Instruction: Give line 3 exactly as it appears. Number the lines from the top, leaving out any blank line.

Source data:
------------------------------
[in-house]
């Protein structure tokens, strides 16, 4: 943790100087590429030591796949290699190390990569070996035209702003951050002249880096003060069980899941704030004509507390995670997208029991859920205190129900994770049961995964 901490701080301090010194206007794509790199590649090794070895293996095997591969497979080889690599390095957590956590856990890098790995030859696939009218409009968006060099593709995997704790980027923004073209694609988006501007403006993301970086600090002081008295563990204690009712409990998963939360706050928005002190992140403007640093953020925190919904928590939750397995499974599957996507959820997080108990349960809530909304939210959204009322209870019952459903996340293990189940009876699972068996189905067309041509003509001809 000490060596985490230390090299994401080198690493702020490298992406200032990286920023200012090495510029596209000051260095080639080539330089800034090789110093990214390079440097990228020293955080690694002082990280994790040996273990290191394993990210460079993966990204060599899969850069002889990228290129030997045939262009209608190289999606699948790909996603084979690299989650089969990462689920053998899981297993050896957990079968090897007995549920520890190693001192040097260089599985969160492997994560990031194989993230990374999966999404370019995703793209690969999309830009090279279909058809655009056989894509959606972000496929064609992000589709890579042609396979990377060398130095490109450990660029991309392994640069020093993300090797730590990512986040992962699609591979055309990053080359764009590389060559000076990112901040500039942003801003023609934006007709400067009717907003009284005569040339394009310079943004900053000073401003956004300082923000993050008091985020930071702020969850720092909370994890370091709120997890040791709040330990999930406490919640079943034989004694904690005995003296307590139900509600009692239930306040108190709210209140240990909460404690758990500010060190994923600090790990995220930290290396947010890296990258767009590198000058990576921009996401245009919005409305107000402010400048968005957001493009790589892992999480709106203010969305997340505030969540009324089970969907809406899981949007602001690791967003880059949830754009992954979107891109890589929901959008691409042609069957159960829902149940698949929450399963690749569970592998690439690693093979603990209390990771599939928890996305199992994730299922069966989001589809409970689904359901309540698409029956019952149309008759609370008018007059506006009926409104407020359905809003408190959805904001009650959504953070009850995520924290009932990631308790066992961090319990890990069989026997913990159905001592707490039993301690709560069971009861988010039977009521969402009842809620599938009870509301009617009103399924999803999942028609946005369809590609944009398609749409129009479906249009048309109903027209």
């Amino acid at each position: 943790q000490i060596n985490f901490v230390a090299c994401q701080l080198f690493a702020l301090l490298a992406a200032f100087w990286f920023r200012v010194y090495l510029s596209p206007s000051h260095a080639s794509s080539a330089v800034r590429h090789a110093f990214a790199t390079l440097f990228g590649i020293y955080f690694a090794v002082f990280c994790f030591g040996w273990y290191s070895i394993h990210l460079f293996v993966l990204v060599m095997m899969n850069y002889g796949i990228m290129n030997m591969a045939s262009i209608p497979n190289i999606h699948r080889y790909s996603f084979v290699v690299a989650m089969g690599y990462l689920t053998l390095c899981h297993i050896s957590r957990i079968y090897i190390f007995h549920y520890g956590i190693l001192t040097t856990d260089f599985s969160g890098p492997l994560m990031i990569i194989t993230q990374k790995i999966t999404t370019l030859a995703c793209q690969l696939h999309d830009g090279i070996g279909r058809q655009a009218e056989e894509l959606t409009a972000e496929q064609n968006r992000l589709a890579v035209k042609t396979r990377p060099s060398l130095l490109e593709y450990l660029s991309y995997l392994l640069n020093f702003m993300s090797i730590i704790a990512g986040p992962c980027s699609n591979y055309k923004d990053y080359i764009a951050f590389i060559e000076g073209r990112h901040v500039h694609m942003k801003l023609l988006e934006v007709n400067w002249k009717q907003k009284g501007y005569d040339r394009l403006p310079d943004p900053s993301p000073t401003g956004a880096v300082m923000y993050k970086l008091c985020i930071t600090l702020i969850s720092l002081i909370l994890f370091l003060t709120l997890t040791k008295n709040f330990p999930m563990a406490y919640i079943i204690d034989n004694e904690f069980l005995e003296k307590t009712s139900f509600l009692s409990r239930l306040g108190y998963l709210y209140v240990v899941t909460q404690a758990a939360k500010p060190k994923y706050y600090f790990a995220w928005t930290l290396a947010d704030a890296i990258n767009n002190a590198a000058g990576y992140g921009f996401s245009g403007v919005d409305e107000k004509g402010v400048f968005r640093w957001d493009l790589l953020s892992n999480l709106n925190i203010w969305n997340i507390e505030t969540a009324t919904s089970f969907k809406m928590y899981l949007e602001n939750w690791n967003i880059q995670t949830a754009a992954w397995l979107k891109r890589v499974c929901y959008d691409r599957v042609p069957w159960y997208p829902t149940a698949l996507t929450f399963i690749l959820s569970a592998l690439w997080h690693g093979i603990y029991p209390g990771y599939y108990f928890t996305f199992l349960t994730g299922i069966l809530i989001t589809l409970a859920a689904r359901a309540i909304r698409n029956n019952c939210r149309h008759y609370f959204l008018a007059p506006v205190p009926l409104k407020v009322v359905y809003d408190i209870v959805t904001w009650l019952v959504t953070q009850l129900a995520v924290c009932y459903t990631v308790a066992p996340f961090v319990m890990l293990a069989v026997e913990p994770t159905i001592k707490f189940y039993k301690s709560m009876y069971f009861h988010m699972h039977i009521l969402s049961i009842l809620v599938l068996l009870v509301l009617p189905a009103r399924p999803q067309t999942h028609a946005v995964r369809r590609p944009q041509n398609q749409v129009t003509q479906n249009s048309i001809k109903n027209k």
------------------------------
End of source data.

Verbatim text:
């Amino acid at each position: 943790q000490i060596n985490f901490v230390a090299c994401q701080l080198f690493a702020l301090l490298a992406a200032f100087w990286f920023r200012v010194y090495l510029s596209p206007s000051h260095a080639s794509s080539a330089v800034r590429h090789a110093f990214a790199t390079l440097f990228g590649i020293y955080f690694a090794v002082f990280c994790f030591g040996w273990y290191s070895i394993h990210l460079f293996v993966l990204v060599m095997m899969n850069y002889g796949i990228m290129n030997m591969a045939s262009i209608p497979n190289i999606h699948r080889y790909s996603f084979v290699v690299a989650m089969g690599y990462l689920t053998l390095c899981h297993i050896s957590r957990i079968y090897i190390f007995h549920y520890g956590i190693l001192t040097t856990d260089f599985s969160g890098p492997l994560m990031i990569i194989t993230q990374k790995i999966t999404t370019l030859a995703c793209q690969l696939h999309d830009g090279i070996g279909r058809q655009a009218e056989e894509l959606t409009a972000e496929q064609n968006r992000l589709a890579v035209k042609t396979r990377p060099s060398l130095l490109e593709y450990l660029s991309y995997l392994l640069n020093f702003m993300s090797i730590i704790a990512g986040p992962c980027s699609n591979y055309k923004d990053y080359i764009a951050f590389i060559e000076g073209r990112h901040v500039h694609m942003k801003l023609l988006e934006v007709n400067w002249k009717q907003k009284g501007y005569d040339r394009l403006p310079d943004p900053s993301p000073t401003g956004a880096v300082m923000y993050k970086l008091c985020i930071t600090l702020i969850s720092l002081i909370l994890f370091l003060t709120l997890t040791k008295n709040f330990p999930m563990a406490y919640i079943i204690d034989n004694e904690f069980l005995e003296k307590t009712s139900f509600l009692s409990r239930l306040g108190y998963l709210y209140v240990v899941t909460q404690a758990a939360k500010p060190k994923y706050y600090f790990a995220w928005t930290l290396a947010d704030a890296i990258n767009n002190a590198a000058g990576y992140g921009f996401s245009g403007v919005d409305e107000k004509g402010v400048f968005r640093w957001d493009l790589l953020s892992n999480l709106n925190i203010w969305n997340i507390e505030t969540a009324t919904s089970f969907k809406m928590y899981l949007e602001n939750w690791n967003i880059q995670t949830a754009a992954w397995l979107k891109r890589v499974c929901y959008d691409r599957v042609p069957w159960y997208p829902t149940a698949l996507t929450f399963i690749l959820s569970a592998l690439w997080h690693g093979i603990y029991p209390g990771y599939y108990f928890t996305f199992l349960t994730g299922i069966l809530i989001t589809l409970a859920a689904r359901a309540i909304r698409n029956n019952c939210r149309h008759y609370f959204l008018a007059p506006v205190p009926l409104k407020v009322v359905y809003d408190i209870v959805t904001w009650l019952v959504t953070q009850l129900a995520v924290c009932y459903t990631v308790a066992p996340f961090v319990m890990l293990a069989v026997e913990p994770t159905i001592k707490f189940y039993k301690s709560m009876y069971f009861h988010m699972h039977i009521l969402s049961i009842l809620v599938l068996l009870v509301l009617p189905a009103r399924p999803q067309t999942h028609a946005v995964r369809r590609p944009q041509n398609q749409v129009t003509q479906n249009s048309i001809k109903n027209k």